Perry Noble, whose last name is as misleading as it is dishonest, has been trying to find his way back into the spotlight since being fired for drunkenness and unwise “choices” in his marriage. After trying to restore Mark Driscoll to ministry – another filthy mouthed pastor – Noble said he was ready for ministry after having completed rehab. He then started “The Growth Company,” called church a “business” and began offering his services to help churches grow their congregations based upon his business model. Since then, Steven Furtick has tried to restore his friend, Noble, back to the good graces of church-goers.
Apparently, Noble’s ability to attract a crowd has made him appealing among the church growth / seeker-friendly crowd. And, most recently, the (formerly?) drunken pastor (who is currently living apart from his wife and children, and is in the process of legal separation) is dropping some hard language on Facebook.
You know, to “keep it real” and everything.
Noble defiantly says, “I will not sanitize this article to appease those who may be offended at the language and want a scrubbed and safe [we think he means ‘sanctified’] version of Christianity that simply doesn’t work in the world.”
One shouldn’t be surprised that the man who was officially rebuked by the head of the South Carolina Baptist Convention for so terribly botching a sermon about the Ten Commandments (Noble said they were “Ten Promises”) would accuse basic sanctification of “not working” in the real world. Whether or not it works – an argument of pragmatism – is, of course, irrelevant. The question is if sanctification is commanded and if filthy talk is offensive to God.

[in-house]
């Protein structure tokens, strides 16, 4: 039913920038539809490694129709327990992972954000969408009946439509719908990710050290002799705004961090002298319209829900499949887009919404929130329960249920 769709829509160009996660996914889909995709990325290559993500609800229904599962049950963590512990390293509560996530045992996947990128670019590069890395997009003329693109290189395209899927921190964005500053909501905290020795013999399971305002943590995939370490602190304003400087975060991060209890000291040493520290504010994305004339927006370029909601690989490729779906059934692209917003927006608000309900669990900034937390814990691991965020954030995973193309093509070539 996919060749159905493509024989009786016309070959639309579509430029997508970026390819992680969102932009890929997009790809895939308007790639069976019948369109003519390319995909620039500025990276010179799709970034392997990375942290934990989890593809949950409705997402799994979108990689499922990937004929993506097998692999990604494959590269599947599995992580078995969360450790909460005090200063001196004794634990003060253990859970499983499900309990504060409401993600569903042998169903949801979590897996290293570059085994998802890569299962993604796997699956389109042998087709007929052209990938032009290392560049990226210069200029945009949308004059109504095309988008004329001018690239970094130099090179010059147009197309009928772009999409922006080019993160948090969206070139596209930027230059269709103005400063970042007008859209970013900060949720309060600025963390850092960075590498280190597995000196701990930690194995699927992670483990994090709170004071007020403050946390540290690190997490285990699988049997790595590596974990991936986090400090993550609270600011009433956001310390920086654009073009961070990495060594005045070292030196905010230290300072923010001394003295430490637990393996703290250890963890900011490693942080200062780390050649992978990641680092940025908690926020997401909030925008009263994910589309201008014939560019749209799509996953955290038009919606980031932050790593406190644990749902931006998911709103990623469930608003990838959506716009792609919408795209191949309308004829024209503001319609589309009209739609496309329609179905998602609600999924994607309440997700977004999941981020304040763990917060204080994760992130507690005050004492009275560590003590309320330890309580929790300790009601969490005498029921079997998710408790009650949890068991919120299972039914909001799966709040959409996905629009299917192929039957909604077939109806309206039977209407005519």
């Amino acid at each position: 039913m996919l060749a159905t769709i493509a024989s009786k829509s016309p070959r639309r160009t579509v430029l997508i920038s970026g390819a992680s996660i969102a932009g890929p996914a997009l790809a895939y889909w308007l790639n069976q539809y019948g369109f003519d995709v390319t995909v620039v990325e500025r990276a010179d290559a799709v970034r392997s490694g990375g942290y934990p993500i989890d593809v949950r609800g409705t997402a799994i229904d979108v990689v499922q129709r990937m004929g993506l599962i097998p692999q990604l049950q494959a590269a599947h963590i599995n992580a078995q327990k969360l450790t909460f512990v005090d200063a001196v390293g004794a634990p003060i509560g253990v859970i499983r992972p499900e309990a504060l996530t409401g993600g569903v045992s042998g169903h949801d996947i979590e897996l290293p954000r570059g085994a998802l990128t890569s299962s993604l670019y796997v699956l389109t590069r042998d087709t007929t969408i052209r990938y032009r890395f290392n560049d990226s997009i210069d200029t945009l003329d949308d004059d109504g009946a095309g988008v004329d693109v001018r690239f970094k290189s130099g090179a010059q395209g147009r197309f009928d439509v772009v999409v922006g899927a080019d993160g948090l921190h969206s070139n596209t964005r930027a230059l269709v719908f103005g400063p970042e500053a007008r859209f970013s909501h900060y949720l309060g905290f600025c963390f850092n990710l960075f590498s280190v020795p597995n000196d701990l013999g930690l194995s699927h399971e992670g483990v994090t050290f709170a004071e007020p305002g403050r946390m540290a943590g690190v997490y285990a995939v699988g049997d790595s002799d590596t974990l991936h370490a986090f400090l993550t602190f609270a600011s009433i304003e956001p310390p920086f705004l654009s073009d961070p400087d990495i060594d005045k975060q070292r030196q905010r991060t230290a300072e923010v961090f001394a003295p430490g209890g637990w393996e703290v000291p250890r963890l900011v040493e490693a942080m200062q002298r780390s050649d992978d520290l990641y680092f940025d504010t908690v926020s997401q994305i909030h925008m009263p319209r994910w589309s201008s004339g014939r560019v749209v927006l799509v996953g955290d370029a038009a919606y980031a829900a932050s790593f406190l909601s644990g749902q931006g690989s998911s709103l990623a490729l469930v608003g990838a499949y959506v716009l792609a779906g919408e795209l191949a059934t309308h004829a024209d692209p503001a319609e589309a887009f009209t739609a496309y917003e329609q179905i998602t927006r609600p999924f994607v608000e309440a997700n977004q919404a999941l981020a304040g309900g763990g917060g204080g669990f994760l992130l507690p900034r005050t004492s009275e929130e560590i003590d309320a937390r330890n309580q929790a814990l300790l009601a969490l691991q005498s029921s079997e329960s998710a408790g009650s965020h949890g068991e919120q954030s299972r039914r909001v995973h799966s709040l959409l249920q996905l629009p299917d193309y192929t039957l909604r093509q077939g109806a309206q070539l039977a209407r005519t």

Noble used the expletive four times in the post, to mixed reviews of his thousands of followers. The vast majority, so it seems, approved of his use of the word, and a good number used some expletives of their own toward those they called “Pharisees” and “Holier than Thous.”
Paul tells the church in Ephesus, “Let no corrupting talk come out of your mouths, but only such as is good for building up, as fits the occasion, that it may give grace to those who hear” (Ephesians 4:29).
Jesus said that it was out of the heart that the mouth speaks (Matthew 12:34).
James said that “If anyone thinks himself to be religious, and yet does not bridle his tongue but deceives his own heart, this man’s religion is worthless” (James 1:26).
Dropping a four-letter word for feces is one thing, but doing it on Facebook is another. Doing it in the name of Jesus is yet another. But, don’t worry. At the end of Noble’s post, he reveals that neither he – nor anyone else – is a piece of [feces].
The accuracy of that assertion remains undecided.
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